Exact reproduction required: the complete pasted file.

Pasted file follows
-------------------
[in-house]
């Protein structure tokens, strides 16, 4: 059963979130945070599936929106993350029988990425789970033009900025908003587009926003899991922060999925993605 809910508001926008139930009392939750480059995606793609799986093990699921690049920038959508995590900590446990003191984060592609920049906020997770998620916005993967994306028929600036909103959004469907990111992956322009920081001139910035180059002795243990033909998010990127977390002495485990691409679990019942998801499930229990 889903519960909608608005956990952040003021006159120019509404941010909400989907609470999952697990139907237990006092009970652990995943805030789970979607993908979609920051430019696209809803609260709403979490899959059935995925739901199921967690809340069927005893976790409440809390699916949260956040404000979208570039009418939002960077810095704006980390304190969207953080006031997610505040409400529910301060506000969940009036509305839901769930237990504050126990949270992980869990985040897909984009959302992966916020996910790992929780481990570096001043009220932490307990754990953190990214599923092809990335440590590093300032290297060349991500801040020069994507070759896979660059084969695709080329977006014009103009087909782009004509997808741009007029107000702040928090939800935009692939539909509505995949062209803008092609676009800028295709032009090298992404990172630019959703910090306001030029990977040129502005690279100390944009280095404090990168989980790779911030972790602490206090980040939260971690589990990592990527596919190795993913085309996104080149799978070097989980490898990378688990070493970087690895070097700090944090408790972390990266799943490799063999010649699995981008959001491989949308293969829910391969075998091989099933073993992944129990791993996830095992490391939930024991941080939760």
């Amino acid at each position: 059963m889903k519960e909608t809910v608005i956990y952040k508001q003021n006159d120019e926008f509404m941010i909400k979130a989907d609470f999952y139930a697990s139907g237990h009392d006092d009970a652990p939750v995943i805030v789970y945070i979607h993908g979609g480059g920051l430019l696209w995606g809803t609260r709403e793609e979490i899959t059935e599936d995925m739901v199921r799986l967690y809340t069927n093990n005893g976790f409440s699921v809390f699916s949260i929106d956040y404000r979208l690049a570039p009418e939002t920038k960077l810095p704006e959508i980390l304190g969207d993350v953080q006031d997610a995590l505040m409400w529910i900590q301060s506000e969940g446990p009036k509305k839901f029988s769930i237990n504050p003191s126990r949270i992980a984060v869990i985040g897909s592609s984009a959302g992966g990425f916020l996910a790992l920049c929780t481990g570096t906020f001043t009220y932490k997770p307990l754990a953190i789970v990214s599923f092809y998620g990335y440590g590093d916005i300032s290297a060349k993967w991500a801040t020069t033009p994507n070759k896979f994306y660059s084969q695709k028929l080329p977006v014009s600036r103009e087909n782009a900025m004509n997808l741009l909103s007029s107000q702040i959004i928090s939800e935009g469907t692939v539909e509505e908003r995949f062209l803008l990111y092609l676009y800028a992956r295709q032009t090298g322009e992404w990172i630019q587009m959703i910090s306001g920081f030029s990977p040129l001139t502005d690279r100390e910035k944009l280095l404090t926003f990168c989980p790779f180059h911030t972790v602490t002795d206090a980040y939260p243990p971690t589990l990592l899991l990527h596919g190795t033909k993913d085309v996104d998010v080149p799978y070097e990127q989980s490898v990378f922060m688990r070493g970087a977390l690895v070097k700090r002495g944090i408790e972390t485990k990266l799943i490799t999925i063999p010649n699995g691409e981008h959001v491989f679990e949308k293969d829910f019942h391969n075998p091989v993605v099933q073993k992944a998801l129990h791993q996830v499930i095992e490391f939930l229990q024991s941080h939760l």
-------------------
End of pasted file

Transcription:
[in-house]
């Protein structure tokens, strides 16, 4: 059963979130945070599936929106993350029988990425789970033009900025908003587009926003899991922060999925993605 809910508001926008139930009392939750480059995606793609799986093990699921690049920038959508995590900590446990003191984060592609920049906020997770998620916005993967994306028929600036909103959004469907990111992956322009920081001139910035180059002795243990033909998010990127977390002495485990691409679990019942998801499930229990 889903519960909608608005956990952040003021006159120019509404941010909400989907609470999952697990139907237990006092009970652990995943805030789970979607993908979609920051430019696209809803609260709403979490899959059935995925739901199921967690809340069927005893976790409440809390699916949260956040404000979208570039009418939002960077810095704006980390304190969207953080006031997610505040409400529910301060506000969940009036509305839901769930237990504050126990949270992980869990985040897909984009959302992966916020996910790992929780481990570096001043009220932490307990754990953190990214599923092809990335440590590093300032290297060349991500801040020069994507070759896979660059084969695709080329977006014009103009087909782009004509997808741009007029107000702040928090939800935009692939539909509505995949062209803008092609676009800028295709032009090298992404990172630019959703910090306001030029990977040129502005690279100390944009280095404090990168989980790779911030972790602490206090980040939260971690589990990592990527596919190795993913085309996104080149799978070097989980490898990378688990070493970087690895070097700090944090408790972390990266799943490799063999010649699995981008959001491989949308293969829910391969075998091989099933073993992944129990791993996830095992490391939930024991941080939760």
């Amino acid at each position: 059963m889903k519960e909608t809910v608005i956990y952040k508001q003021n006159d120019e926008f509404m941010i909400k979130a989907d609470f999952y139930a697990s139907g237990h009392d006092d009970a652990p939750v995943i805030v789970y945070i979607h993908g979609g480059g920051l430019l696209w995606g809803t609260r709403e793609e979490i899959t059935e599936d995925m739901v199921r799986l967690y809340t069927n093990n005893g976790f409440s699921v809390f699916s949260i929106d956040y404000r979208l690049a570039p009418e939002t920038k960077l810095p704006e959508i980390l304190g969207d993350v953080q006031d997610a995590l505040m409400w529910i900590q301060s506000e969940g446990p009036k509305k839901f029988s769930i237990n504050p003191s126990r949270i992980a984060v869990i985040g897909s592609s984009a959302g992966g990425f916020l996910a790992l920049c929780t481990g570096t906020f001043t009220y932490k997770p307990l754990a953190i789970v990214s599923f092809y998620g990335y440590g590093d916005i300032s290297a060349k993967w991500a801040t020069t033009p994507n070759k896979f994306y660059s084969q695709k028929l080329p977006v014009s600036r103009e087909n782009a900025m004509n997808l741009l909103s007029s107000q702040i959004i928090s939800e935009g469907t692939v539909e509505e908003r995949f062209l803008l990111y092609l676009y800028a992956r295709q032009t090298g322009e992404w990172i630019q587009m959703i910090s306001g920081f030029s990977p040129l001139t502005d690279r100390e910035k944009l280095l404090t926003f990168c989980p790779f180059h911030t972790v602490t002795d206090a980040y939260p243990p971690t589990l990592l899991l990527h596919g190795t033909k993913d085309v996104d998010v080149p799978y070097e990127q989980s490898v990378f922060m688990r070493g970087a977390l690895v070097k700090r002495g944090i408790e972390t485990k990266l799943i490799t999925i063999p010649n699995g691409e981008h959001v491989f679990e949308k293969d829910f019942h391969n075998p091989v993605v099933q073993k992944a998801l129990h791993q996830v499930i095992e490391f939930l229990q024991s941080h939760l």